Reflections from a first-time rider

Elisa Deener-Agus, first-time Israel Rider from the Boston area, summed her experiences to her donors in the letter below.

Thank You!

To my amazing Israel Hazon Ride supporters:

Some of the Boston area riders, overlooking the Eilat Mountains

Some of the Boston area riders, overlooking the Eilat Mountains

It was an experience of a lifetime. Five days of riding from Jerusalem to Eilat, over some of the hardest — and most gorgeous – terrain I have ever ridden on before. 312 miles long and 21,000 feet of climbing. I won’t give my average speed — it was slow given how much time I spent in my granny gear and I generally did not make it up on the huge downs, which for me were the most harrowing part. I was pushed to my limit and beyond, and it was exhilarating.

But even more than the riding itself, the most “transformative” experience for me was getting to know better the two amazing organizations that the Ride has supported.  For those following the new Pew study on Jewish Americans — Hazon is one of the most promising antidotes to some of the study’s most concerning findings about engagement of the next generation.  It offers a mix of fresh and accessible avenues for “Jewish renewal” while remaining grounded in authentic tradition, knowledge, and text. Environment, food, and sustainable living are offered as opportunities for Jewish engagement, and as reflected by its meteoric growth, Hazon is resonating with many and making an important impact.

And the Arava Institute truly captured my heart.  The ride was crewed by alumni and students of this amazing organization that brings together students from the US, Israel, Jordan, and the Palestinian territories to study together and find solutions to pressing environmental concerns that “know no borders”.  Throughout the ride we had opportunity to learn about their work and their lives. While the specific projects they are working on are certainly impressive, what was deeply inspiring was to see was how these young people are undaunted by seemingly insurmountable problems.  They are making an impact, one small step at a time. And that is a reminder for anyone who is faced with any big challenge — not to be frozen in despair but to find our little piece where you can make a difference. I hope I can hold on to that lesson for my own work, and pass on that important message to my own children.

Together we raised $5,700 for these organizations. I couldn’t be prouder.

Here are a few highlights that stand out from my experience:

  • Spending the shabbat before the ride on aTel Aviv beach with my son, Eytan, who is currently studying in Israel at a high school program.  The day and a half of uninterrupted conversation was truly a gift. I could have gone back home after that and the trip would still have been worthwhile!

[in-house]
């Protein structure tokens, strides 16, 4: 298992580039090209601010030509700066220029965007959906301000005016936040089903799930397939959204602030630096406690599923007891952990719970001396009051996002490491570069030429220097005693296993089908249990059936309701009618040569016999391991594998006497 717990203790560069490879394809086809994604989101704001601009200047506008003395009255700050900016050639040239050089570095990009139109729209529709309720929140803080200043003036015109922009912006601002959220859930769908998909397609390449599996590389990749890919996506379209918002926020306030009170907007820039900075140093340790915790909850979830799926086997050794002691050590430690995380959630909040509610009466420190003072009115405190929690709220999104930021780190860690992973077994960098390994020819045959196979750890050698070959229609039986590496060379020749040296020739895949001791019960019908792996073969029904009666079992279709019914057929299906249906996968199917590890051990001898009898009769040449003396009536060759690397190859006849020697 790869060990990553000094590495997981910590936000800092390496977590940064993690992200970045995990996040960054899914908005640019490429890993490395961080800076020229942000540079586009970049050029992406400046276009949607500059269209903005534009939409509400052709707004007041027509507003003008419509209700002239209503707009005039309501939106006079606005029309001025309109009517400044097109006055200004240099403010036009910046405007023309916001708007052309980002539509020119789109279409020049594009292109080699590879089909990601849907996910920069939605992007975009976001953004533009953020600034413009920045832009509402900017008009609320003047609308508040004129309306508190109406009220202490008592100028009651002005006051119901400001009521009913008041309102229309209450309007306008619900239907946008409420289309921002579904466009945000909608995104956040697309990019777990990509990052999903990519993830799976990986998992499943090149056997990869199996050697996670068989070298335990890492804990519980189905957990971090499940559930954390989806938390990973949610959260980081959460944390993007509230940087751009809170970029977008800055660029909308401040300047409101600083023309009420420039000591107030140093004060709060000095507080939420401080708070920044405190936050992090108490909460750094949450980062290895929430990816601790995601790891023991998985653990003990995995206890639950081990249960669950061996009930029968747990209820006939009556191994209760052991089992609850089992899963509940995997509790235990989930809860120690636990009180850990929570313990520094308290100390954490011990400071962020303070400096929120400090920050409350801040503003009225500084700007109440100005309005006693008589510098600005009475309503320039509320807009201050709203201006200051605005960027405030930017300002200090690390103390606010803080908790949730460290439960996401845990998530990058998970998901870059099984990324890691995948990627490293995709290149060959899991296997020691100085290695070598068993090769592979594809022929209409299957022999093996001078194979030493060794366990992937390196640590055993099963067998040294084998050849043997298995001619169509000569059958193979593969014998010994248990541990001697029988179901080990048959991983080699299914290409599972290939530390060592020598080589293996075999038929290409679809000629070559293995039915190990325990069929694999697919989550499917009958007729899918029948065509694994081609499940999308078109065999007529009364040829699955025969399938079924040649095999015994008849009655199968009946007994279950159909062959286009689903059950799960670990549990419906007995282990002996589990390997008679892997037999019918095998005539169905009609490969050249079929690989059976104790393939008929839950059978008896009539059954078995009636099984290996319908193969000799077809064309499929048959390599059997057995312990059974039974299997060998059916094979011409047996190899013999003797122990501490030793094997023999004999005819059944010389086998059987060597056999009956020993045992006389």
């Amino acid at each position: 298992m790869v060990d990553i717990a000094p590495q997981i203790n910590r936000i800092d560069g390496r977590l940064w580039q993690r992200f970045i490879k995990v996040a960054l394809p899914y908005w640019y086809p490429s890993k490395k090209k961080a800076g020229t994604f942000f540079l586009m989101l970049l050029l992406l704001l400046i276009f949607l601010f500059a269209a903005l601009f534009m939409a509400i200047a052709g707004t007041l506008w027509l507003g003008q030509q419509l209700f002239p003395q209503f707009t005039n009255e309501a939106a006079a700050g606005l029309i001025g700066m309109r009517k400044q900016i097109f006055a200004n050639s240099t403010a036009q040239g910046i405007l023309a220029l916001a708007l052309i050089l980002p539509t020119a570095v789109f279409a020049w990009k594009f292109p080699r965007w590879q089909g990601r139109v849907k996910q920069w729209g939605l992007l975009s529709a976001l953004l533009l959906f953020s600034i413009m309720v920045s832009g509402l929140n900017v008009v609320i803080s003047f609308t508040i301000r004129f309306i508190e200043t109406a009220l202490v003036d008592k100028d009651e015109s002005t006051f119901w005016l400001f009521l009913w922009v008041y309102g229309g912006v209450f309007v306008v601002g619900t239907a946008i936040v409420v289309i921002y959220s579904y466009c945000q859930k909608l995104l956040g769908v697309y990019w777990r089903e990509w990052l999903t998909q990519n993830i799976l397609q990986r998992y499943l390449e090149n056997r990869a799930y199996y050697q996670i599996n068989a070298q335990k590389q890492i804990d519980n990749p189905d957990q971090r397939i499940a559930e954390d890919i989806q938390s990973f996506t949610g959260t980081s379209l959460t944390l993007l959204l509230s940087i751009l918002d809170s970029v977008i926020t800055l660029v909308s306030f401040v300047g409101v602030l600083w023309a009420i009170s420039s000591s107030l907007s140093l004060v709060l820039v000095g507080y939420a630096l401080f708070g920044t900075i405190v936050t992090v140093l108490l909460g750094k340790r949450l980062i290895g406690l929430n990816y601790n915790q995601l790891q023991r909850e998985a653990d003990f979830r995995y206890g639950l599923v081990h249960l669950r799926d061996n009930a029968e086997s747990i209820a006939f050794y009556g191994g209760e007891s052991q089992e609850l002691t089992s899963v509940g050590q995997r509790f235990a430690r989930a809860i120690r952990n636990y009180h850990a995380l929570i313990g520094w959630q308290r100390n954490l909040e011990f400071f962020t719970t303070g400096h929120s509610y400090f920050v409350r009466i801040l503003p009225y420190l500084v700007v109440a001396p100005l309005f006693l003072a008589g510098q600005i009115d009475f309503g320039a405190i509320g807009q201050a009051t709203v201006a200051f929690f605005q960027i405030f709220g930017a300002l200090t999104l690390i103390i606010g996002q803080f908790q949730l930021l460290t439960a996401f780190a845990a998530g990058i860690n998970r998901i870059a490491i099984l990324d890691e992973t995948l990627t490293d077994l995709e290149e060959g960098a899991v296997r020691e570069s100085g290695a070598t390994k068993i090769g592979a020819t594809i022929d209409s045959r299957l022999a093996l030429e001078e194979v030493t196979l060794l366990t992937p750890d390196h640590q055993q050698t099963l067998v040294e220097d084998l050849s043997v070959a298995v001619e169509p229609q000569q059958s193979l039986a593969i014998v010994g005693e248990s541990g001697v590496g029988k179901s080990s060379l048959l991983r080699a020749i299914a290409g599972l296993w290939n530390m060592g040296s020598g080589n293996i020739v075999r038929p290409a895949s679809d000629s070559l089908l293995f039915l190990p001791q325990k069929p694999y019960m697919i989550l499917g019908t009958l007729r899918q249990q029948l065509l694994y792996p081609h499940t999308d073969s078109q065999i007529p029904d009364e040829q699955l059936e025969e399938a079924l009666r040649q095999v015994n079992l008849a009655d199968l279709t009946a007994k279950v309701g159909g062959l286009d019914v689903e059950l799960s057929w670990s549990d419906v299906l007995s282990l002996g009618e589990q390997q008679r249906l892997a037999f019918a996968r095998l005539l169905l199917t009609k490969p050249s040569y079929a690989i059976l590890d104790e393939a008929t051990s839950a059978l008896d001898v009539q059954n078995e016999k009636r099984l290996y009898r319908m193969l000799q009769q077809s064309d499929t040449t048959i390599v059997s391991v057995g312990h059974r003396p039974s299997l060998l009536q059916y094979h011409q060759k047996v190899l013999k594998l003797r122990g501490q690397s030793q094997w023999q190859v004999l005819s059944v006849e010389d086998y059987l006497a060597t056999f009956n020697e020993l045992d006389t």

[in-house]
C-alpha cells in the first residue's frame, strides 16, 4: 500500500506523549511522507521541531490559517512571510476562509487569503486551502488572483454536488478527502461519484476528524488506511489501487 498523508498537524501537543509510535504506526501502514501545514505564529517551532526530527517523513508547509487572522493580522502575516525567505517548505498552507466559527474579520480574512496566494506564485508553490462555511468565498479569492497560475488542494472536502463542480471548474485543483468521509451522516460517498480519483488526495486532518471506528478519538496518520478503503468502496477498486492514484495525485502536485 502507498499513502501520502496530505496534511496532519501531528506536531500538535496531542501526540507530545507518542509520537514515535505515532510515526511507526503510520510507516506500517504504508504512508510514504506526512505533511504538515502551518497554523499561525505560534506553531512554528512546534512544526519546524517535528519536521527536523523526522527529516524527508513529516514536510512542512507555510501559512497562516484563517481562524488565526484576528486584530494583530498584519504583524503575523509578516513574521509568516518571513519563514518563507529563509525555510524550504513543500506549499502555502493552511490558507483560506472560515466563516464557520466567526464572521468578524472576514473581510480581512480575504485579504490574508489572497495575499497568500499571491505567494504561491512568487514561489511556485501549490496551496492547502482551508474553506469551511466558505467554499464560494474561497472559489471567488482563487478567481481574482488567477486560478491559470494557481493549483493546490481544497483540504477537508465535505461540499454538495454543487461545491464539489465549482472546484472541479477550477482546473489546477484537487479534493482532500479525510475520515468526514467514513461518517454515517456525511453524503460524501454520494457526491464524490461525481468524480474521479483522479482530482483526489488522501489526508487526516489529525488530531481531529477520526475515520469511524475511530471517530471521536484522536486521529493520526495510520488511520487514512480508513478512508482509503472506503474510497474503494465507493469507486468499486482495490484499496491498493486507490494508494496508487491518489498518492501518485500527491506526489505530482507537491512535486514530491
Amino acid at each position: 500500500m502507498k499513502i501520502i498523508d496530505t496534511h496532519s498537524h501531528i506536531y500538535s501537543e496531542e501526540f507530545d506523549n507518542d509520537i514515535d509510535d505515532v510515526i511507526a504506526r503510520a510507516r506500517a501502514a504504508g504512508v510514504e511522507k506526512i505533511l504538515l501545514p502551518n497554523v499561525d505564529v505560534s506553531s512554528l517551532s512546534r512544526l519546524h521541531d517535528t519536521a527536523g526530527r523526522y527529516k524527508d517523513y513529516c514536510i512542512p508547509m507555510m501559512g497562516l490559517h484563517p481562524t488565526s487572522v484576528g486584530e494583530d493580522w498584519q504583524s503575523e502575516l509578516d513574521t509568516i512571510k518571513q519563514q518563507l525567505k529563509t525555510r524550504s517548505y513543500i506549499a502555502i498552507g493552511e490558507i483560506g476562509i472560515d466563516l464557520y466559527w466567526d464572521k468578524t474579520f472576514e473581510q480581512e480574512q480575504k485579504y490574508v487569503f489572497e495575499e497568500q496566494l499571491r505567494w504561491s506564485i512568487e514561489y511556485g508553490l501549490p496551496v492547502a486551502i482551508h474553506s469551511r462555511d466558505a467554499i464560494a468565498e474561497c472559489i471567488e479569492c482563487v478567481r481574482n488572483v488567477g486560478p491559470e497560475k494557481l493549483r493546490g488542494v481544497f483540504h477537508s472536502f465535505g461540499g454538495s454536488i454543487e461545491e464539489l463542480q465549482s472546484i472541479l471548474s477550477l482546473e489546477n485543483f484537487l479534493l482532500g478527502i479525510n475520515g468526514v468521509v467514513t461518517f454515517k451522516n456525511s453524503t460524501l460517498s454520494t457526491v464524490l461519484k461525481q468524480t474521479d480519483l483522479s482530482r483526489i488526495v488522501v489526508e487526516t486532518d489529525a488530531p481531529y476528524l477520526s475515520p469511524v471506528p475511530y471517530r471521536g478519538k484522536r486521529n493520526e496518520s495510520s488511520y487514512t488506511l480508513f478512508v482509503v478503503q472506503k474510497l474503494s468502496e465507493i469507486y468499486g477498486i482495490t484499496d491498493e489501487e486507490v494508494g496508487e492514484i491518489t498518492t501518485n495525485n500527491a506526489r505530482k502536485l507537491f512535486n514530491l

• Day 1: Making it to the top of the first huge hill outside of Jerusalem, which gave me the confidence to choose the highest level ride route for 3 out of the 5 days. (Thank you, Howie!)
  • Day 2: Heading out from our hotel in Ashkelon at 6:30am, passing the early morning crowds at the bus stops from all walks of Israeli life — many waving and yelling words of encouragement as we rode by.
  • Day 3: Riding along the Egyptian border in the northern Negev with IDF escort on a road closed off to the public…passing Egyptian soldiers just yards away…who also waved to us and yelled words of encouragement!
  • Shabbat at Mitzpeh Ramon…spa day at the beautiful Bereshit Hotel with my parents, who came to cheer me on.  They are true models that the supportive role of parents never ends.
  • Day 4: Going down the makhtech (we learned its not a crater), and looking back up past 3 or 4 switch-backs above me at a long line of surprisingly patient Israeli car, bus and truck drivers trailing me at turtle speed.  No, that wasn’t a fun moment, but certainly one I will not forget.
  • Open desert roads on the last few days on the Ride

    Open desert roads on the last few days on the Ride

    Day 5: During long stretches the line of riders spread out far enough not to be able to see anyone in front or behind me, with no cars on the road and miles and miles of desert on ether side. All my to-do lists,  and concerns, and thoughts both large and small just melted away. Just me and my bike.

  • Throughout — the most amazing food, and plenty of it — all lunches on the road prepared by our crew with local organic ingredients.  All in all, I think there were more calories in than out, even with all the riding.
  • And the continuous companionship and laughs with my biking buddies — Noni and Guy made every ache fun and every 5am wake up call a pleasure. Thanks, friends!!

And finally, I just need to thank my wonderful husband and boys who pushed me to go, and kept real life going during my very long absence. They are all amazing.

If anyone is interested in seeing more, the attached video was made about the ride (you can play Where’s Waldo and find me in it):

I encourage anyone who might be interested to think seriously about going.  It is a challenge to prepare for, arrange your life around, and complete — but it truly was an experience of a lifetime.  I’m happy to give you more details or answer any questions, and can put you in touch with the right people!

With much love and gratitude,


Comments are closed.